Audience interaction is kind of Dan Deacon’s thing. He likes to be down in the crowd instead of up onstage. He choreographs his audience through synchronized dances with unflagging enthusiasm. Now he’s harnessing the irritating power of glowing displays with an app that syncs his music with your phone, turning it into “a coordinated light and sound spectacle.” (See the video.) It re-creates glow sticks’ bokeh swirl, without all the disposable plastic.
At first glance, it looks like just another gimmick to connect with phone-addicted fans. But Deacon’s always been a thoughtful, innovative performer who takes risks and asks his fans to come along. This is the guy who orchestrated a dance-off at the Whitney, and he continues to work in museum gigs between festival dates, making it harder to distinguish between dance music and high art. In his “Take a Breath” composition, he orchestrates the audience through what the Village Voice called “a do-it-yourself clusterfuck of sound,” turning the chaotic background noise of crowds into a symphony of sorts. He’s committed to involving the crowd in his performance on an intimate level, to disrupting the barrier between product and consumer.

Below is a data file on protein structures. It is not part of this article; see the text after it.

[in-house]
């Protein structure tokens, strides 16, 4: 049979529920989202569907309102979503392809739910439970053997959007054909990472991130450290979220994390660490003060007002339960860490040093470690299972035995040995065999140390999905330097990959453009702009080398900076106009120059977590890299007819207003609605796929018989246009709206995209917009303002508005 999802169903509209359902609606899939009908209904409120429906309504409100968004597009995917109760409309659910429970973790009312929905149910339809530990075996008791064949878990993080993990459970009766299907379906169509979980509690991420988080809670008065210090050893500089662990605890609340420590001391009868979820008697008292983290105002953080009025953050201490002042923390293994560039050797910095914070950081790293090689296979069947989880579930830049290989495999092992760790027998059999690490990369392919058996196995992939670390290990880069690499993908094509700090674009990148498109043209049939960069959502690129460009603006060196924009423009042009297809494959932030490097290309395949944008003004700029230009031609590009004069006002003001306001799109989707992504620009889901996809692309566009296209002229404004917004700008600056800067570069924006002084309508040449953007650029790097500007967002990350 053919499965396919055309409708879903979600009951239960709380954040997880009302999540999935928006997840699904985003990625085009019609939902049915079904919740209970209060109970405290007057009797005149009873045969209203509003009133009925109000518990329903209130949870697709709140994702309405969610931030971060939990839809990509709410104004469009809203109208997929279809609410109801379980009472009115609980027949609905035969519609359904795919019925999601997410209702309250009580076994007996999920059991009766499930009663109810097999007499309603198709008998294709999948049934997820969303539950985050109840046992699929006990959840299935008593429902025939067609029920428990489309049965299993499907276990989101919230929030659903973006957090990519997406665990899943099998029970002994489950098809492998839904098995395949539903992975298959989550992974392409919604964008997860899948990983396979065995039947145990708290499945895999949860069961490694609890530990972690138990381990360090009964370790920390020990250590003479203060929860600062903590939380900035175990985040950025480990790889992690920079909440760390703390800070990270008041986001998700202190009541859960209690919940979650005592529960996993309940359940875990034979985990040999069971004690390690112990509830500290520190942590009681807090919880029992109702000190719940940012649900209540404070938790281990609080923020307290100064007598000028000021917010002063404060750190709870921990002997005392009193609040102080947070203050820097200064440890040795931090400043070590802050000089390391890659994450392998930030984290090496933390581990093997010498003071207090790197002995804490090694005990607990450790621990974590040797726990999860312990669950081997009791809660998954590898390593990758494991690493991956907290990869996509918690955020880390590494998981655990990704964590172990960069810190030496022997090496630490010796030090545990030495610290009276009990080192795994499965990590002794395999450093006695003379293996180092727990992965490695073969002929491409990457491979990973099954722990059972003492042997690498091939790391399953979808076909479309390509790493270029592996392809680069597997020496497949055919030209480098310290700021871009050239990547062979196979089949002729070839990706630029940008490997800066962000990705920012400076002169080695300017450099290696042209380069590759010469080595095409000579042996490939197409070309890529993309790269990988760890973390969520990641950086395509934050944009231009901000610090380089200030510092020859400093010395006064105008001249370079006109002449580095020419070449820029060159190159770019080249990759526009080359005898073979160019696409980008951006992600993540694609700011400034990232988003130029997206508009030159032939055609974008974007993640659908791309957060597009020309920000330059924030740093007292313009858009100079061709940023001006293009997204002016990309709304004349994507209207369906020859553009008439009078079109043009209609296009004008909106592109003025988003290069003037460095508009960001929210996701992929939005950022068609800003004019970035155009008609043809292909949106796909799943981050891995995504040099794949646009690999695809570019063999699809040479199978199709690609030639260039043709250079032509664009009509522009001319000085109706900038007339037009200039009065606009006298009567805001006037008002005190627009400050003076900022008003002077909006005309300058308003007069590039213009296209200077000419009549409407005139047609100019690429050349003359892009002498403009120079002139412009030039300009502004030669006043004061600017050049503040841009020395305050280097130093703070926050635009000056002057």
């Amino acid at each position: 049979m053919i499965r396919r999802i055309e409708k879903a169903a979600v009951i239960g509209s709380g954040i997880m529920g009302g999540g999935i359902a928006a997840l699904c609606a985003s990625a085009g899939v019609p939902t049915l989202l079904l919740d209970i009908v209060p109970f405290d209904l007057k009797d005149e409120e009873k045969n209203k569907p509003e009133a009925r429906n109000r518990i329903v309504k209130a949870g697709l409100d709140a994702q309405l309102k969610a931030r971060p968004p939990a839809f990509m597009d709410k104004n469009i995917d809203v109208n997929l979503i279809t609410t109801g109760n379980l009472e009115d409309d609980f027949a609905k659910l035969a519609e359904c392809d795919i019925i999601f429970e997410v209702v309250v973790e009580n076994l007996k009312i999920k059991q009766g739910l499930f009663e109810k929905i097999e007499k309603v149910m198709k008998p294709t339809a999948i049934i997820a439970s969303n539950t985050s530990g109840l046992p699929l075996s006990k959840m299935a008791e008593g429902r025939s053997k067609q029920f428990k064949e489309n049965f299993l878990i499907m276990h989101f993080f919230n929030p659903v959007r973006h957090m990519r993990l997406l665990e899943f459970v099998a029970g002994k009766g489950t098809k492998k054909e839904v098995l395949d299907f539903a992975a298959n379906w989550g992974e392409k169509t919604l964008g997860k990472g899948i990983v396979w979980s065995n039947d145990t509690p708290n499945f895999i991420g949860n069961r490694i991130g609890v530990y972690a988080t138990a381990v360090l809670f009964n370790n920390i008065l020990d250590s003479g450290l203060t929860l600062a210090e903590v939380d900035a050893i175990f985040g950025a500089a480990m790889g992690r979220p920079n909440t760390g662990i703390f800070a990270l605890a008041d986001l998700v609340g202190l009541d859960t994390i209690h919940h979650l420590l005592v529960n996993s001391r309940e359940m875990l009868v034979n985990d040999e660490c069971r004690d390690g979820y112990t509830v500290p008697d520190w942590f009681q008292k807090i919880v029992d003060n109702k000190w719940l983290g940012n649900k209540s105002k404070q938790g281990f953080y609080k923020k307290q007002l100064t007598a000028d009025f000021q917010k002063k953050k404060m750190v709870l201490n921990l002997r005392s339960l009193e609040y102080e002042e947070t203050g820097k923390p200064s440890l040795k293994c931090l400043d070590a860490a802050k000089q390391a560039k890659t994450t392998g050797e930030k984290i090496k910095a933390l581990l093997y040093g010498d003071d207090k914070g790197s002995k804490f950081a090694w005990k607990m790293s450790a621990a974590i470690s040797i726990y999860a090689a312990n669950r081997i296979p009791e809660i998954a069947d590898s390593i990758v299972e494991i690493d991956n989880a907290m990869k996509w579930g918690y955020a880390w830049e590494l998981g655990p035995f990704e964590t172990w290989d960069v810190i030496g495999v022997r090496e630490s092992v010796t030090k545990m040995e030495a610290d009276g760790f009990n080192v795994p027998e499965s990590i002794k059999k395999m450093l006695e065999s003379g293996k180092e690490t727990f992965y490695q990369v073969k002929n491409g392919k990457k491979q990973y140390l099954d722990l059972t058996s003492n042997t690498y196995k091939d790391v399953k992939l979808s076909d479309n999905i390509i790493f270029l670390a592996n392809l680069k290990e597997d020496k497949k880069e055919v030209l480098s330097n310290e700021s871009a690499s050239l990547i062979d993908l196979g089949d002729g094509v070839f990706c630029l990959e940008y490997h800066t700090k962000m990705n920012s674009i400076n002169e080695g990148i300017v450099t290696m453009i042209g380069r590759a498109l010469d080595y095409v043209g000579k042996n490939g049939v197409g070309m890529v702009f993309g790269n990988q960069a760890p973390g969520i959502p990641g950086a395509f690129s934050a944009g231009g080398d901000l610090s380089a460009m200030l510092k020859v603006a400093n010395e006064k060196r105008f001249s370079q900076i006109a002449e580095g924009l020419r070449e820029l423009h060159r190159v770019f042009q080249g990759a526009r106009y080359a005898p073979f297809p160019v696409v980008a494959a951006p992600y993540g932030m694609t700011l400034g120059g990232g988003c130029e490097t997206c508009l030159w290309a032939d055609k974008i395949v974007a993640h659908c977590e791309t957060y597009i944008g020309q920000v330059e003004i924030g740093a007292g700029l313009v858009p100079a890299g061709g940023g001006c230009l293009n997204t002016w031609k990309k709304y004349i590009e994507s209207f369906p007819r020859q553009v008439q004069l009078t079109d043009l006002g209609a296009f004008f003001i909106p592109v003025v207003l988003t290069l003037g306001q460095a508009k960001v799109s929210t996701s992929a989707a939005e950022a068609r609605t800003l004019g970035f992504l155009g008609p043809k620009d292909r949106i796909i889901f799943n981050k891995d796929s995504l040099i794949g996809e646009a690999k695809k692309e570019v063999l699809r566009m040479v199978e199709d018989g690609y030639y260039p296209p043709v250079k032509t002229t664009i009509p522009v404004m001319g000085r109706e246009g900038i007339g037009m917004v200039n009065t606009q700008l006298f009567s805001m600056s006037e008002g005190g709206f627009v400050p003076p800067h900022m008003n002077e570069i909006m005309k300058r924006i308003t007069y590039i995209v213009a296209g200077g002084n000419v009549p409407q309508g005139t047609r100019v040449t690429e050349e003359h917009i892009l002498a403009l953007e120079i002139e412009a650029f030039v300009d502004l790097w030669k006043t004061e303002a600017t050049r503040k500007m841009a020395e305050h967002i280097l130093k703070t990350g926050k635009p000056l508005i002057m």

Smartphones provide a million ways to actively engage at all times. We can demand restitution from beleaguered airline customer service agents on Twitter when flights are late, oversold or slightly unpleasant. Even at concerts, we can tweet song requests or pick the camera angle for a live stream. Our ordinary voices couldn’t be more heard. All of that engagement can still feel isolating, though, which is one reason why we still turn off HBO and go see live shows. It’s about an exchange of energy, about commitment and ritual. Deacon consistently demonstrates that he understands and is willing to explore that principle, even when his experiments don’t necessarily click for everyone involved.
The app’s release this week coincides with his new album, “America,” and a new tour, so shaky uploads of Dan Deacon shows will soon be even livelier. About the album, Deacon writes: “The inspiration for the music was my love of cross-country travel, seeing the landscapes of the United States, going from east to west and back again over the course of seasons.” The glow of the phone screens mimics headlights, streetlights, the glow of big-box stores clustered along interstate exits. Let fans and their phones light the way.